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Newbie question: how to generally arrange virtual host/guests?


Royco
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Since I'm just starting to experiment with virtualisation, I was hoping to get some advice.

 

At the moment I'm experimenting with Kernel-based Virtual Machine (KVM) running under CentOS 7 as host and Sophos running as guest.

 

I suspect there's a lot to learn and wonder whether it might be better to study ESX (or other). Many people seem to use it and wonder if it provides some benefit.

 

Should I make the switch and run CentOS/Sophos as guests?

 

 

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Starting out running a guest OS under an active host OS for experimentation is fine but as you use it more I recommend running it on a dedicated hyper visor that is not used for anything else. In your case running a firewall that goes doubly true where both the in and out port should be on seperate nic ports not in use by other VMs. I run ESXi as my hyper visor for most of my VMs but then have vsphere manager running on my server2012r2 in a hyperv. The vsphere is the only when I need to clone or migrate VMs.

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This is indeed one of the issues I have: how to give the Sophos guest best access to the LAN/WAN. For now I've created bridge devices in CentOS, but this seems sub-optimal to me. I have the feeling two OSs (CentOS & Sophos) are using resources for the same network interface/traffic.

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I run untangle as a VM, my ESXi host has 5 ports on it.  2 are general network, 1 is Internet, 1 is internal lan and 3rd is DMZ.   this gives me flexiblilty as well as security minus running untangle on its own VM host.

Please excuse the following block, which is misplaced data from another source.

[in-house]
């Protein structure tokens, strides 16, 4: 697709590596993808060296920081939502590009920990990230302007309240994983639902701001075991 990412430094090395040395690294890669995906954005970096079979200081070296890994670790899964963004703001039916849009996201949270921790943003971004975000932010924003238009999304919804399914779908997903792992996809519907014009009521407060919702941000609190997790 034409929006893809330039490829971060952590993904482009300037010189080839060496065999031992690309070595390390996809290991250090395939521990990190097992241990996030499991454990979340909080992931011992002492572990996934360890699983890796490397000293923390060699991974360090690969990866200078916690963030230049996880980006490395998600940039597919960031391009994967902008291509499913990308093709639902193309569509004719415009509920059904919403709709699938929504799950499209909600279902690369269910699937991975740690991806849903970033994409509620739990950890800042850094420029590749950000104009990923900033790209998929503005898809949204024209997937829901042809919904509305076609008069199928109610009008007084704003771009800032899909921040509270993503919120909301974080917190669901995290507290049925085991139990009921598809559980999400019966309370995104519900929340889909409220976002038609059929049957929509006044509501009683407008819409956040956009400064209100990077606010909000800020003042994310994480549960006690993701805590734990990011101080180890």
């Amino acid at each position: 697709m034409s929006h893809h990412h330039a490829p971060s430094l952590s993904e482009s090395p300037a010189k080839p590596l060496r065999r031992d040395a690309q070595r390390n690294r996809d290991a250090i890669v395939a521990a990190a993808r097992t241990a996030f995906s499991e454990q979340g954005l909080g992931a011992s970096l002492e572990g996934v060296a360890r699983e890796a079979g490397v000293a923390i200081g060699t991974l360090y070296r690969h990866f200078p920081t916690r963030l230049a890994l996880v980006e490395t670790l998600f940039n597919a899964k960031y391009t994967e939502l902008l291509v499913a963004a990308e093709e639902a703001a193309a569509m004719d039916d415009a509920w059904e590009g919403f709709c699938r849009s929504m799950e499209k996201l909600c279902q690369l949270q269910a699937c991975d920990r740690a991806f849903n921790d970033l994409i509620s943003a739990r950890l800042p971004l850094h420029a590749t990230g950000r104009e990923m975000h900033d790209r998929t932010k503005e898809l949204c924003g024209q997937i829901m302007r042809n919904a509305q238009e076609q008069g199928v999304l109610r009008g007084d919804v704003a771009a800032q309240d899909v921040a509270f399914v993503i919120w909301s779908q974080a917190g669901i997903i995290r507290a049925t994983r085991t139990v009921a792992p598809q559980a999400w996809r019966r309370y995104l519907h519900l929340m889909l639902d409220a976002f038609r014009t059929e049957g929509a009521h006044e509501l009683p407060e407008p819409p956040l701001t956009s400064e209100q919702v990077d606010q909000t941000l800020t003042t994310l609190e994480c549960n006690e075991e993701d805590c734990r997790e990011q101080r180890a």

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Doesn't this lead to an issue that, when you need to update ESXi, you have to cut off Internet access to everyone else in the house?

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Starting out running a guest OS under an active host OS

IMHO, this is not correct for KVM...
 
KVM is type 2 hypervisor that is hosted by the operating system, and isn’t a bare metal hypervisor. This is a persistent myth, but the truth is that KVM actually does run directly on x86 hardware. People assume it is a type 2 hypervisor because one of the ways that it is packaged is as a component of Linux - so you can be running a Linux distribution and then, from the command-line shell prompt or from a graphical user interface on that Linux box, you can start KVM. The interface makes it look like it is a hosted hypervisor running on the operating system, but the virtual machine is running on the bare metal - the host operating system provides a launch mechanism for the hypervisor and then engages in a co-processing relationship with the hypervisor. . In a sense, it is taking over part of the machine and sharing it with the Linux kernel.
 
On x86 hardware, KVM relies on the hardware virtualization instructions that have been in these processors for seven years. Using these instructions the hypervisor and each of its guest virtual machines run directly on the bare metal, and most of the resource translations are performed by the hardware. This fits the traditional definition of a “Type 1,” or bare metal hypervisor.
 
You can also get KVM  packaged as a standalone hypervisor - just like VMware ESX is packaged - but initially KVM was not available in that package. One way of doing this is with Red Hat Enterprise Virtualization (RHEV).
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  • 2 weeks later...

...

it might be better to study ESX (or other).

...

 

If you mean 'study' because its something you want to put on your career resume, then i would recommend that you studied ESX, simply because it is the prevelent hypervisor in the industry.

Its a bit like Cisco I guess - not nessesserily the best hardware/software for the price, but the whole package (including support) is why its used.

 

If its just for your own fun, then try them all and see what fits best with you!

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